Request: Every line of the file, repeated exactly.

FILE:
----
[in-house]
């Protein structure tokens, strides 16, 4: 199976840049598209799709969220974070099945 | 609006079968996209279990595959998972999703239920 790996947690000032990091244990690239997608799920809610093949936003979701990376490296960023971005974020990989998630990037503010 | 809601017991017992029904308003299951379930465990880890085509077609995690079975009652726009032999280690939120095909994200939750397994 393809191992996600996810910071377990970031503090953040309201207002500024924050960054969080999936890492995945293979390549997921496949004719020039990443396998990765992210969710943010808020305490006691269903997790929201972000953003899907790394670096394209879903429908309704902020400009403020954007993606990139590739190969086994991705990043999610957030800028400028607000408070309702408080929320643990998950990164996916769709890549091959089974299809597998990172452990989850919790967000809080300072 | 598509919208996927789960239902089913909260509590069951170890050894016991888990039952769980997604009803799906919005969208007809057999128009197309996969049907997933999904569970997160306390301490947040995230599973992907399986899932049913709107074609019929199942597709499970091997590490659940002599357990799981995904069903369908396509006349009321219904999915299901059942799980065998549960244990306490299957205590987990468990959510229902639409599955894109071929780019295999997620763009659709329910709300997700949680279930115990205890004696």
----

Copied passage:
[in-house]
């Protein structure tokens, strides 16, 4: 199976840049598209799709969220974070099945 | 609006079968996209279990595959998972999703239920 790996947690000032990091244990690239997608799920809610093949936003979701990376490296960023971005974020990989998630990037503010 | 809601017991017992029904308003299951379930465990880890085509077609995690079975009652726009032999280690939120095909994200939750397994 393809191992996600996810910071377990970031503090953040309201207002500024924050960054969080999936890492995945293979390549997921496949004719020039990443396998990765992210969710943010808020305490006691269903997790929201972000953003899907790394670096394209879903429908309704902020400009403020954007993606990139590739190969086994991705990043999610957030800028400028607000408070309702408080929320643990998950990164996916769709890549091959089974299809597998990172452990989850919790967000809080300072 | 598509919208996927789960239902089913909260509590069951170890050894016991888990039952769980997604009803799906919005969208007809057999128009197309996969049907997933999904569970997160306390301490947040995230599973992907399986899932049913709107074609019929199942597709499970091997590490659940002599357990799981995904069903369908396509006349009321219904999915299901059942799980065998549960244990306490299957205590987990468990959510229902639409599955894109071929780019295999997620763009659709329910709300997700949680279930115990205890004696």